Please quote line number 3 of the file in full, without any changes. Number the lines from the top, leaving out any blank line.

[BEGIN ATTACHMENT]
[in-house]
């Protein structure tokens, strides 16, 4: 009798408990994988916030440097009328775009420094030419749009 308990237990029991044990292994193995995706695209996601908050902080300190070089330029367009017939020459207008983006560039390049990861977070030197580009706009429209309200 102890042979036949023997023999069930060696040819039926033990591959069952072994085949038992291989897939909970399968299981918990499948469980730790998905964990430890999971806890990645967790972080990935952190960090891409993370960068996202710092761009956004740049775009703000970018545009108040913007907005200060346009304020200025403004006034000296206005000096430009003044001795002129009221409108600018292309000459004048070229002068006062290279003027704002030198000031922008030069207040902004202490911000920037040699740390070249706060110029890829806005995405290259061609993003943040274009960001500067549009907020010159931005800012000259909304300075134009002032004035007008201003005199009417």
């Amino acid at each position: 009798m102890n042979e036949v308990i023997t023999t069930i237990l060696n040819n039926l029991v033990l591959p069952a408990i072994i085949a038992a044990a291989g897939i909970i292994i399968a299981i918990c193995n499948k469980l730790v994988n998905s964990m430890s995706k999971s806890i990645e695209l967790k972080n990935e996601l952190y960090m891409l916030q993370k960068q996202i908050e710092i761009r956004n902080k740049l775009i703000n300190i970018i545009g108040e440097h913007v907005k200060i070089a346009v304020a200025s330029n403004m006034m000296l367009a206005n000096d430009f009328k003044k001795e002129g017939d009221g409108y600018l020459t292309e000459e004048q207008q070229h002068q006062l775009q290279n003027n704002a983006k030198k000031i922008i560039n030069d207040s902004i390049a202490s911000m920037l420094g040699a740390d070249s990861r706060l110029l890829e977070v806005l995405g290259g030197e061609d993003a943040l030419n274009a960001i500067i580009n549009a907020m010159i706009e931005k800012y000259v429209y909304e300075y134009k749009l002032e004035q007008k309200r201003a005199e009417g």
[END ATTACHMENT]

């Amino acid at each position: 009798m102890n042979e036949v308990i023997t023999t069930i237990l060696n040819n039926l029991v033990l591959p069952a408990i072994i085949a038992a044990a291989g897939i909970i292994i399968a299981i918990c193995n499948k469980l730790v994988n998905s964990m430890s995706k999971s806890i990645e695209l967790k972080n990935e996601l952190y960090m891409l916030q993370k960068q996202i908050e710092i761009r956004n902080k740049l775009i703000n300190i970018i545009g108040e440097h913007v907005k200060i070089a346009v304020a200025s330029n403004m006034m000296l367009a206005n000096d430009f009328k003044k001795e002129g017939d009221g409108y600018l020459t292309e000459e004048q207008q070229h002068q006062l775009q290279n003027n704002a983006k030198k000031i922008i560039n030069d207040s902004i390049a202490s911000m920037l420094g040699a740390d070249s990861r706060l110029l890829e977070v806005l995405g290259g030197e061609d993003a943040l030419n274009a960001i500067i580009n549009a907020m010159i706009e931005k800012y000259v429209y909304e300075y134009k749009l002032e004035q007008k309200r201003a005199e009417g």